Interesting response. May I ask if you yourself are within the younger age cohort, and thus have direct experience? I only speak from my own experience, as a young person, and I certainly see that younger people are confidently in favour of Labour. Young Conservatives exist, I have met quite a few at University, and in fact one of my flatmates has already voted Conservative (via postal). I certainly don’t think the huge amount of Labour support is due to fear.

    In fact, I think it’s routed deeper than this. People assume that all young people are left-wing and then grow to become more right-wing as they age. If that is the case, then why were the majority of young people in favour Thatcher during the 80s?

    I think there are many reasons why the youth are swinging to Labour. The first is societal: we have really pulled the short straw with poor housing, insecure work, huge student debts, general negative life prospects. We’re not friends of the Conservatives because they aren’t friends to us. And secondly, don’t underestimate the changes that have occurred in terms of the liberation of social views (i.e. immigration, sexuality, etc. etc.). Young people are far more socially progressive, and I think the egalitarian nature that one finds in the youth these days is a result of this, in that Conservative policy simply cannot, and hasn’t (as far as evidence goes) matched up to this.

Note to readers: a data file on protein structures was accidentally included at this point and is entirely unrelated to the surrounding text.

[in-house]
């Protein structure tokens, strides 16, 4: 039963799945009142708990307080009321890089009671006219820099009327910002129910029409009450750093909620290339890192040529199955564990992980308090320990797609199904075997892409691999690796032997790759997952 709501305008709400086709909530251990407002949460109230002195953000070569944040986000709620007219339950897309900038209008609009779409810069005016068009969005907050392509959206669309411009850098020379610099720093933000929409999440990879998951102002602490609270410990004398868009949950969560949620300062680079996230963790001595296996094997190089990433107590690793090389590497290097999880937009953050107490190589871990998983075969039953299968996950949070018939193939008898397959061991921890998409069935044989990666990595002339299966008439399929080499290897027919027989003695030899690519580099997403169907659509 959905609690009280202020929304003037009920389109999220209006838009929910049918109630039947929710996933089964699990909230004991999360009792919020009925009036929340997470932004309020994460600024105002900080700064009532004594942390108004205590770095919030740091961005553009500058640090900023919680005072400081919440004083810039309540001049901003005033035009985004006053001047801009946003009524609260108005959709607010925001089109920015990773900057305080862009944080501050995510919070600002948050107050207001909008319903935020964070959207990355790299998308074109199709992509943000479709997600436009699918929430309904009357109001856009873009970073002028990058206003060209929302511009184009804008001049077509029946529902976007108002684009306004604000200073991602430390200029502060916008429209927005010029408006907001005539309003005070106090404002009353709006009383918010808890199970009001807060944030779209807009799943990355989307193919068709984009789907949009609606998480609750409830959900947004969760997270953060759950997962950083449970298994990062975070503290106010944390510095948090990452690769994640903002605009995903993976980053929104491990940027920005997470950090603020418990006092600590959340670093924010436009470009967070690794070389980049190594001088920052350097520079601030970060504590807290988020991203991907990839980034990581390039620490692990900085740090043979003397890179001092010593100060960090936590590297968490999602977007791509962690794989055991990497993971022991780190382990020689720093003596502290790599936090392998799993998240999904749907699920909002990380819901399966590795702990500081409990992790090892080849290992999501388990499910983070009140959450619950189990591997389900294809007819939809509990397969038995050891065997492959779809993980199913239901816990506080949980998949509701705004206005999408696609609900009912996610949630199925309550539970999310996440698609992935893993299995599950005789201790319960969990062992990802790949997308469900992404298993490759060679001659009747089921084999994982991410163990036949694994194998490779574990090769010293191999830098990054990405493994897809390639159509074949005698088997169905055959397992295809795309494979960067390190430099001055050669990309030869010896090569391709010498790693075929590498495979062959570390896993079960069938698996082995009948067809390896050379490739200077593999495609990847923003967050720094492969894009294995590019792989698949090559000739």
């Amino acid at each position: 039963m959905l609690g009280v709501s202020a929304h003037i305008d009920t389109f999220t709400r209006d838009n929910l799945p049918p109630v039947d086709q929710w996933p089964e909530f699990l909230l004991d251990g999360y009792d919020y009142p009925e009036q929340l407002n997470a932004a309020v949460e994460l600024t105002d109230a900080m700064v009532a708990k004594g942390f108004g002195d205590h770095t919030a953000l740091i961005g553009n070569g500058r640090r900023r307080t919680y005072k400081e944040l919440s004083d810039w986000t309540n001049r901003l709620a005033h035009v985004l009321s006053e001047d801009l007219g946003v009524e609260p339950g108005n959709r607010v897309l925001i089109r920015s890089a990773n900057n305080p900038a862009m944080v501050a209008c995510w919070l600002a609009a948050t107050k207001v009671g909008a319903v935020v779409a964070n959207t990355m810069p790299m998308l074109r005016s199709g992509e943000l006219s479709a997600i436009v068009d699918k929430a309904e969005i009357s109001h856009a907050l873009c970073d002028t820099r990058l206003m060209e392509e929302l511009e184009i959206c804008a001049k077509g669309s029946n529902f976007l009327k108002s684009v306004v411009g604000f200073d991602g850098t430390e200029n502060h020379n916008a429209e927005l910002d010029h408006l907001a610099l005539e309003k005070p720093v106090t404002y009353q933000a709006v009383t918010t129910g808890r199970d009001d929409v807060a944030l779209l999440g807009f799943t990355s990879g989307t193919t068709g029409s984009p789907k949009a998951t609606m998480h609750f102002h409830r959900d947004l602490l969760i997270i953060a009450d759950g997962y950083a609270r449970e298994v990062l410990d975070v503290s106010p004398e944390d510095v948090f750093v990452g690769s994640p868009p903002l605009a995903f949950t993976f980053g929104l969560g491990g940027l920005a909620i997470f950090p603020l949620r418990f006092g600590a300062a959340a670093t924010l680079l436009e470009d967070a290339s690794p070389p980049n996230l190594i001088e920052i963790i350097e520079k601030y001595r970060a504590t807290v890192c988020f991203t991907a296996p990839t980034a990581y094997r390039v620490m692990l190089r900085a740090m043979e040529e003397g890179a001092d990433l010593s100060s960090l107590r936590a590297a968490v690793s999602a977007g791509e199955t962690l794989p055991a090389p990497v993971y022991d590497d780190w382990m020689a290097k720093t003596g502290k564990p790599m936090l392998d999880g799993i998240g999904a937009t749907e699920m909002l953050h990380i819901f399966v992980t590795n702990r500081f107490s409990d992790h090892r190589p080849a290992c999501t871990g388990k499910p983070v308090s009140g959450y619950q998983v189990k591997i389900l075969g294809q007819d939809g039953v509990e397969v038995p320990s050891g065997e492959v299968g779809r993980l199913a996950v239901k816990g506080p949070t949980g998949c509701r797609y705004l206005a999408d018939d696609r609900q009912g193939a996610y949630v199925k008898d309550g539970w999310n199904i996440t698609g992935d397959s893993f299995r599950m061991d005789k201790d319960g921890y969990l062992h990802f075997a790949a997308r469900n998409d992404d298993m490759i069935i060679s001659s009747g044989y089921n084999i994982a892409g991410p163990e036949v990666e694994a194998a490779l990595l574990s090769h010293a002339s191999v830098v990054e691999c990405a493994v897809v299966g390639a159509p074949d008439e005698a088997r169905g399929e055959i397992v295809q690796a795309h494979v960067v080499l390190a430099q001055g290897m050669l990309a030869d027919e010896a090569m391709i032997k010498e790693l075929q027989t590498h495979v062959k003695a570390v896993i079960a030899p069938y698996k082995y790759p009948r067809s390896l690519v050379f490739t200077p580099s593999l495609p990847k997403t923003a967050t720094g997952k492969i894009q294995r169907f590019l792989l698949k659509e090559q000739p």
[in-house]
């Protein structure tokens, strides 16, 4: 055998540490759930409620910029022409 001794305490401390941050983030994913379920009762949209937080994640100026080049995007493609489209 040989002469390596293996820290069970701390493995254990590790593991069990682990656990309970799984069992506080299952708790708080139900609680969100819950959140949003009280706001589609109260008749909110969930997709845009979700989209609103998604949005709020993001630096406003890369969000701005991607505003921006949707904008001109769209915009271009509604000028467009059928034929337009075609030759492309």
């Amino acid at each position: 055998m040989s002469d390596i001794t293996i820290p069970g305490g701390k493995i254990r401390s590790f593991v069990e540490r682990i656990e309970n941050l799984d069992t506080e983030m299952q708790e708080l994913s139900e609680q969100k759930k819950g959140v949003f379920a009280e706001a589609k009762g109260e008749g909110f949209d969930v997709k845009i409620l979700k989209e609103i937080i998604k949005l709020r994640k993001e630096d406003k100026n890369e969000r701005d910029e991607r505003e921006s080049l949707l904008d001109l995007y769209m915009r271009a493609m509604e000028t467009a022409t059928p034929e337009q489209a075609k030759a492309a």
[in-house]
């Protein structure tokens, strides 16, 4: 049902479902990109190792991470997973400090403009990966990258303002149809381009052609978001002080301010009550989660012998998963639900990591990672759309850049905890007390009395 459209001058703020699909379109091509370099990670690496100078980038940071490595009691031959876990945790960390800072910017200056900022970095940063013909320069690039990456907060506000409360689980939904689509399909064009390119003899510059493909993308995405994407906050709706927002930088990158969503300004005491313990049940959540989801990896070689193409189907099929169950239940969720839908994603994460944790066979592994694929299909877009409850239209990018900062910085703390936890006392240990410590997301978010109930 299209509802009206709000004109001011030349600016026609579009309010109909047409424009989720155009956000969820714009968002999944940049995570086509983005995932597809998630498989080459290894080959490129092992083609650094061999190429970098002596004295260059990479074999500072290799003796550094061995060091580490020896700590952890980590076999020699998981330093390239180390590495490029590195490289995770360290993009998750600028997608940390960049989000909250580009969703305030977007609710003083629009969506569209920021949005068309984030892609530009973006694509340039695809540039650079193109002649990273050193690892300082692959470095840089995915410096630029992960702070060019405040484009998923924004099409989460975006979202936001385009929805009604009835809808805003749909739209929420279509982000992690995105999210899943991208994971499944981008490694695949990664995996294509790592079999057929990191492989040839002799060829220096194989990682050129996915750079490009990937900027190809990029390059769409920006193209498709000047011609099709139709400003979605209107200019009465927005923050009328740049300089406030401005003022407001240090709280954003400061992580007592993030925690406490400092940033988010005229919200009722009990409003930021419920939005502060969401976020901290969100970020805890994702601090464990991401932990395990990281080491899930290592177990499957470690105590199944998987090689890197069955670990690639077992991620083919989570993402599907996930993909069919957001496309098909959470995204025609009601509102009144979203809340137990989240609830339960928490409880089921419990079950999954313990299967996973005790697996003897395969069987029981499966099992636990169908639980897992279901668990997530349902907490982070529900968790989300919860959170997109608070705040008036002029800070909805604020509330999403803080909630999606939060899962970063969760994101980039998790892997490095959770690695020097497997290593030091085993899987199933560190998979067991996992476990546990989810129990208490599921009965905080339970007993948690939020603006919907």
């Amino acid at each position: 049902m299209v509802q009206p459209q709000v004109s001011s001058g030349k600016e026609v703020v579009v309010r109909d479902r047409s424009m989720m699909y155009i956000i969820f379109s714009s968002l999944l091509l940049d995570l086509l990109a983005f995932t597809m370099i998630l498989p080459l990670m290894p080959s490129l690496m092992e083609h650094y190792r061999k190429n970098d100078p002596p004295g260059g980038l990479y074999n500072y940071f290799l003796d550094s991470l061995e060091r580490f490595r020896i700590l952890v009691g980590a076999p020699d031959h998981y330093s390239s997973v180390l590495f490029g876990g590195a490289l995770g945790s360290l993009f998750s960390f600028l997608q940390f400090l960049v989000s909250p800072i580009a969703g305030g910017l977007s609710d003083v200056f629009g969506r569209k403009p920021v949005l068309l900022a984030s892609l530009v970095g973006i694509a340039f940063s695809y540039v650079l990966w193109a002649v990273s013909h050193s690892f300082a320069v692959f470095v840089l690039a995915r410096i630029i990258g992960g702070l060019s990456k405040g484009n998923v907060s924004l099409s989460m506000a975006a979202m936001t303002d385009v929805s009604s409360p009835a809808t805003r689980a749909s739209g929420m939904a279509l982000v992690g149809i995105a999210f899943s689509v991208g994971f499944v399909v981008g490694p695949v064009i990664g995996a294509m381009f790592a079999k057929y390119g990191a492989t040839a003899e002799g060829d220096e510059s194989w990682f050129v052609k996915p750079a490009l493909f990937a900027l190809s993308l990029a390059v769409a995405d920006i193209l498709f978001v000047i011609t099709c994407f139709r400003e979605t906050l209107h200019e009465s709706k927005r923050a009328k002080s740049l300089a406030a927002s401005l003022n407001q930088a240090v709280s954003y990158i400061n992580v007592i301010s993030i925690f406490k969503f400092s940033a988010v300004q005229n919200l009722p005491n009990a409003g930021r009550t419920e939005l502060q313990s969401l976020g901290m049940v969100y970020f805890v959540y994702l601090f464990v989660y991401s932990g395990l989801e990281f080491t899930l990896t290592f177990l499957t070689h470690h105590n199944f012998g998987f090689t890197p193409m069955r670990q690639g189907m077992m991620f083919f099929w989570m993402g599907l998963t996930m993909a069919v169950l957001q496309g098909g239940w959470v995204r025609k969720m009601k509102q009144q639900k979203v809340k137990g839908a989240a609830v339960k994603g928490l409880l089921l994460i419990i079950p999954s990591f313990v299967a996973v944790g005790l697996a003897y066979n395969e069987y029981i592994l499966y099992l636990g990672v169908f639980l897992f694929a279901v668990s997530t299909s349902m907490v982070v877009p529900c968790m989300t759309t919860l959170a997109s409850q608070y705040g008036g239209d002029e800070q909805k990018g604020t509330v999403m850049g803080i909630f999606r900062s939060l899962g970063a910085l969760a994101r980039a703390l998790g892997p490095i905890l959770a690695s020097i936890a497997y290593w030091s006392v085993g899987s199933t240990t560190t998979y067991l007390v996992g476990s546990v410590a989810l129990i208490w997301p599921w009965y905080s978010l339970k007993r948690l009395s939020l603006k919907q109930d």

17. @DOUG LOWE and others

    I was very upset to see that the ‘Save the Apostrophe Society’ has disbanded due to the retirement of it’s 96 year-old leader. But fear not, the ‘Society for the Queen’s English’ has promised to step in and take up the baton.

    See, it’s not all bad news’.

  18. @JOHN33

    I completely agree with that, youth turnout will be higher than 2017. And that’s true, I’ve always maintained since the start of this election that if Labour don’t poll consistently above 35% it will be a Conservative majority. But I don’t think necessarily that many things have to fall Labour’s way, I think if just a few do than it may very well be a hung parliament.

  19. The YG polls since beginning of Nov suggests generally that Con VI has plateaued, whereas the Lab VI has continues to increase:

    date C/L
    6 Nov 36/25
    8 Nov 39/26
    12 Nov 42/28
    15 Nov 45/28
    19 Nov 42/30
    20 Nov 43/29
    22 Nov 42/30
    26 Nov 43/32
    29 Nov 43/34
    3 Dec 42/33